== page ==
Prison ministry coordinator looks back and sees how God was preparing her

Theresa Alvarado felt a calling to be Jesus to the men and women behind bars in the Diocese of Wichita. She is the new coordinator of the St. Dismas Ministry to the incarcerated. (Advance photo)

Want to volunteer for prison ministry?

Those interested in joining the St. Dismas Ministry are invited to an information night at 6:30 p.m. Thursday, Nov. 30, in room 205 of the St. Joseph Pastoral Center located east of the Cathedral at 443 N. Topeka in Wichita. There is a great need for volunteers to bring love, companionship, and Jesus to prisoners incarcerated in the Diocese of Wichita. For more information email Theresa Alvarado at [email protected] or call 316-269-3900 ext. 165.

Theresa Alvarado couldn’t understand why God kept putting different opportunities in front of her.

In 2018, she began working for the Diocese of Wichita in the Catholic School Office and in the Office of Faith Formation. About a year later she began working part-time only for the Office of Faith Formation.

Job changed her life

“That was a real blessing. Being a part of the Curia changed me and changed my life because it gave me such an opportunity to be able to grow my faith,” she said.

God quickly began being more apparent in her life.

“God kept putting different opportunities in front of me and I didn’t understand. While I was working part-time for Faith Formation, I had the opportunity to be involved with some other organizations in our community, one of them being Harbor House.”

She continues to assist at Harbor House on an as-needed basis.

“I’ve been able to serve families in our diocese who are fleeing domestic violence, who have been victims of sexual assault, or simply people in crisis who need somebody to just be there,” she said. “Because that’s all I do. I’m there so that they feel safe and so that they are safe. I’m somebody who will listen, somebody who will get them something they need at that moment. It’s a support role.

Understands domestic abuse situations

She has also worked for agencies that address domestic abuse in Wichita and Newton.

“Families are hurting because they’re alone,” she said, adding that there are many resources available “but families just don’t know how to get connected to the right organizations.”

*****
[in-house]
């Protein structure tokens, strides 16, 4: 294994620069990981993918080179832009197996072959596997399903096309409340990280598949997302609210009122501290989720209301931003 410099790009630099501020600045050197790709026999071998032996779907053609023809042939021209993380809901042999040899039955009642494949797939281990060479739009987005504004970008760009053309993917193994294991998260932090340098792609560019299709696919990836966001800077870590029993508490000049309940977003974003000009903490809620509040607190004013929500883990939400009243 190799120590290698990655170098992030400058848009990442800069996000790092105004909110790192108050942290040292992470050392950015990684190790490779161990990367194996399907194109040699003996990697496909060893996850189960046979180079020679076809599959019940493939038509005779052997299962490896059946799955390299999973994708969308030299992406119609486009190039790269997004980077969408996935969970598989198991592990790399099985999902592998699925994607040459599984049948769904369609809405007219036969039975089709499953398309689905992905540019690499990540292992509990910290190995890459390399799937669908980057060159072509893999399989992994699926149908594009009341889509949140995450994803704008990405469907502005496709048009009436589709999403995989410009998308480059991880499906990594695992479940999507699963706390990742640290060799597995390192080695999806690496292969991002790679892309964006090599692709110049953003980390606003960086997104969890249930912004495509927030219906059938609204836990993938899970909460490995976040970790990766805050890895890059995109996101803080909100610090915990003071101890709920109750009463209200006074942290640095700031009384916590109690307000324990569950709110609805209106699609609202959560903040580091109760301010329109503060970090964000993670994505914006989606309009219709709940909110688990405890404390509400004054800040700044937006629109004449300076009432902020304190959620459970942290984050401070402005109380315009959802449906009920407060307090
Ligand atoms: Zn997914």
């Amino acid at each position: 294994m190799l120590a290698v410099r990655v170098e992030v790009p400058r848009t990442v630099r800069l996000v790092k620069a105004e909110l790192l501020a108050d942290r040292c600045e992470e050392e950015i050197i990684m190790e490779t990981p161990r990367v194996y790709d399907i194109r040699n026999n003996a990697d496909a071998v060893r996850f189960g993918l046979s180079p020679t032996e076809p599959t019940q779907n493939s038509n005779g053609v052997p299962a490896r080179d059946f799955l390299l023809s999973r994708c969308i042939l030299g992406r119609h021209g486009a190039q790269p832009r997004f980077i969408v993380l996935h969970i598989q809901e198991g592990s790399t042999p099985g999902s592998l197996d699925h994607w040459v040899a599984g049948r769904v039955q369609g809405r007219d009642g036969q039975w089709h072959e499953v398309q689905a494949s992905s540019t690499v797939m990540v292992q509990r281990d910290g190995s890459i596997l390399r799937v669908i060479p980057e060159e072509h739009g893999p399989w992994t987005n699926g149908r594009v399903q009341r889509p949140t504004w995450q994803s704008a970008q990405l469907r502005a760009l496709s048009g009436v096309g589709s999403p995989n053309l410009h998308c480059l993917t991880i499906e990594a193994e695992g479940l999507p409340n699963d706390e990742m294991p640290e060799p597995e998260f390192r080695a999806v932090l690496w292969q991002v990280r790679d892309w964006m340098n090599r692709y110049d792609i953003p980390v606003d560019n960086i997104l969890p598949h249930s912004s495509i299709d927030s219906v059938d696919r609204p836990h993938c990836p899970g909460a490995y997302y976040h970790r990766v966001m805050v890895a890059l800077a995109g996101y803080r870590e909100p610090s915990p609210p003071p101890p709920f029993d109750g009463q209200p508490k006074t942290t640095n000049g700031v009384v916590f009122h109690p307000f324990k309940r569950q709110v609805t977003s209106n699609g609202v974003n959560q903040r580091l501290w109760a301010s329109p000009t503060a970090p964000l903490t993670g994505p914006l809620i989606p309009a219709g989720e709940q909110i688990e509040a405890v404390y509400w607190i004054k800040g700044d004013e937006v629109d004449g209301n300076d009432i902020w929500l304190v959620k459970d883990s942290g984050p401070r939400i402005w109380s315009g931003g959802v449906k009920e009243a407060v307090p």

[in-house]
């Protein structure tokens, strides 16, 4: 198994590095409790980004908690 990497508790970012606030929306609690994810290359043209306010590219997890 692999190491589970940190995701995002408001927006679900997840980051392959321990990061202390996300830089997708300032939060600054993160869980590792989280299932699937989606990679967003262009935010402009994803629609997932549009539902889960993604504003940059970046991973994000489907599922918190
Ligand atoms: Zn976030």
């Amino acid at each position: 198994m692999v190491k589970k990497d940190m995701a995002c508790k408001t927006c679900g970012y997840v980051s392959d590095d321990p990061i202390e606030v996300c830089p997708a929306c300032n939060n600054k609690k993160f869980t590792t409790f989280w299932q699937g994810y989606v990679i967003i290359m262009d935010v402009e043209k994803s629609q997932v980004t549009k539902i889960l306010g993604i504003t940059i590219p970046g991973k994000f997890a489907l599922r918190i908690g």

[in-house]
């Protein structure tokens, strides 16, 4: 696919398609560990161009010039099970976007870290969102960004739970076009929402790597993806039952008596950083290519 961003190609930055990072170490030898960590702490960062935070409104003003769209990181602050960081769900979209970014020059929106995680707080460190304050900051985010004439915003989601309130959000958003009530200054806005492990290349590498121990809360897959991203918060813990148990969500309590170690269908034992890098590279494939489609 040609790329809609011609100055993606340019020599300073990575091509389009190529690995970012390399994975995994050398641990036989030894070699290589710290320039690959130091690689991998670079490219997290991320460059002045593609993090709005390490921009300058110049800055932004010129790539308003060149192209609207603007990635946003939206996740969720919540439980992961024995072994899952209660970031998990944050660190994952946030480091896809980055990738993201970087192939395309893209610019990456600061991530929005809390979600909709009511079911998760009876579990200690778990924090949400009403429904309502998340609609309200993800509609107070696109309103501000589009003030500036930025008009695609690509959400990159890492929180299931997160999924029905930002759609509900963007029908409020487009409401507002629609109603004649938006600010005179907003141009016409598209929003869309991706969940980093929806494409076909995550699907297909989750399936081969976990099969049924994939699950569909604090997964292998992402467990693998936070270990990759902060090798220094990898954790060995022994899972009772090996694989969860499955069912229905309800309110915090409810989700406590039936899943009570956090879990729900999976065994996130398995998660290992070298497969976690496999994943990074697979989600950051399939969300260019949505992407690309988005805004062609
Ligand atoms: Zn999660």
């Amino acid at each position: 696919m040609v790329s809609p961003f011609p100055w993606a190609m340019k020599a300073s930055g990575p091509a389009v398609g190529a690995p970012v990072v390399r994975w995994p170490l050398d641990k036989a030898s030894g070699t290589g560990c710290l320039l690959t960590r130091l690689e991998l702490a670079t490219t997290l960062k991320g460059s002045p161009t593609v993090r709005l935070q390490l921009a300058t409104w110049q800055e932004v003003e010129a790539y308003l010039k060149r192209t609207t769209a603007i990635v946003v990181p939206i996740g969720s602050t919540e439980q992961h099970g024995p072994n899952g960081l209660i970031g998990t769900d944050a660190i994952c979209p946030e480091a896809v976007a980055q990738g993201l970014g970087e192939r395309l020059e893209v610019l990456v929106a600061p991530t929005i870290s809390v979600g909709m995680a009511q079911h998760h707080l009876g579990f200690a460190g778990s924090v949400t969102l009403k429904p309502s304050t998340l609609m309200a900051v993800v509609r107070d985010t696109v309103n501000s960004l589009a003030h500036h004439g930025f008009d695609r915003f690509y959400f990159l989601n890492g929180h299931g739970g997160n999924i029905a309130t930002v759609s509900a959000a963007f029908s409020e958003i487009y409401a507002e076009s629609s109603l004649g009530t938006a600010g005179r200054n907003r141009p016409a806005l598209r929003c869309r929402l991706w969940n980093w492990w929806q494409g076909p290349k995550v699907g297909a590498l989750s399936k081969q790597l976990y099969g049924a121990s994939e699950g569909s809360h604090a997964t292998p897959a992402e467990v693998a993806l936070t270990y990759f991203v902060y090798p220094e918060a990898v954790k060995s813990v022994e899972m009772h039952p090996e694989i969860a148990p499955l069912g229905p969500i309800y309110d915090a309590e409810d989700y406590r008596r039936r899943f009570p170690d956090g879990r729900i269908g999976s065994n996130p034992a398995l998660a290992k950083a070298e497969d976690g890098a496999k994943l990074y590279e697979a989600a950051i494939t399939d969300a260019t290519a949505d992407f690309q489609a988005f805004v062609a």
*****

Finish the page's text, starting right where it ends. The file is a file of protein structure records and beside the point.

Alvarado said she learned a lot helping those facing homelessness, housing insecurity, utility problems, and other situations.

“I wasn’t quite sure why God was sitting me at these tables and why he was having me do this work that I never thought I’d do,” she said. “I never saw myself doing social services or ministry, I never saw myself there.”

When the position of coordinator of St. Dismas Ministry to the incarcerated became available she didn’t consider applying for the job.

“Somebody else came to me and said, ‘Theresa you’d be great for this.’ And I thought, really?” she said. “I prayed about it and I realized this is what God had been preparing me for. It was like this is what I’m supposed to do.”

Alvarado said prison ministry allows her to use all of her life experiences and to be a compassionate, empathetic ear to someone, and to be a vehicle of God’s grace.

“I tell people I see how God was preparing me…from the day I was born to be in this position,” she said.

She has some relatives who have served time. One of them, an uncle, spent a great deal of time in prison. “He was finally released to the family about two years before he passed because he had dementia. He died thinking he was still in prison. So, you know, I feel like God has been preparing me.”

Compassion needed

Those in crisis situations need love, Alvarado said.

“We want to be compassionate. We are not here to judge, we’re here to share our love. When we share love and we have compassion, we’re really giving a gift of God, we are giving them God.”

Alvarado said it may not be a coincidence that in her interview for the job in prison ministry, she used the phrase “we are all prisoners to something,” a phrase that is also used in prison ministry training.

“I said that in my interview because I firmly believe that and we have to remember that God doesn’t judge us. In the same way, we should love our brothers and sisters.”

Being love to everyone

Her ministry to those with dire needs helped her begin to understand what it means to see God in everyone. “It’s easy to say but it’s not always easy to do. Jesus did that even to his last breath.”

Alvarado said her path to prison ministry has been a long one with many twists and turns.

Although she was baptized a Catholic and received First Communion, her understanding of the faith stopped there. She attended a Baptist church for many years and loved its fellowship and community, something she dearly missed when she returned to the Catholic Church.

Alvarado later became more involved in the church and received the Sacrament of Confirmation. “From there my whole life changed. I realized what my mission was…what I was called to do. I’m called to see the face of Jesus in every single person. I have to do this, but how am I going to do it?”

She said God answered her by placing her in different roles and situations.

Volunteers are needed

The situation she faces as head of the prison ministry for the diocese is finding volunteers to bring Jesus to the incarcerated.

“Of course, Jesus is already there but we need to bring God’s love and compassion. That can be as simple as going to Mass with somebody,” Alvarado said. “They are so grateful that we give of our time. They have a great desire to celebrate Mass, to experience that fellowship, and to learn more about God and their faith.”

She said she is sometimes shocked at how well they know their faith.

“It’s amazing to me. I feel like I receive a blessing from them.”

Alvarado is a member of St. Anne Parish in Wichita and has three children.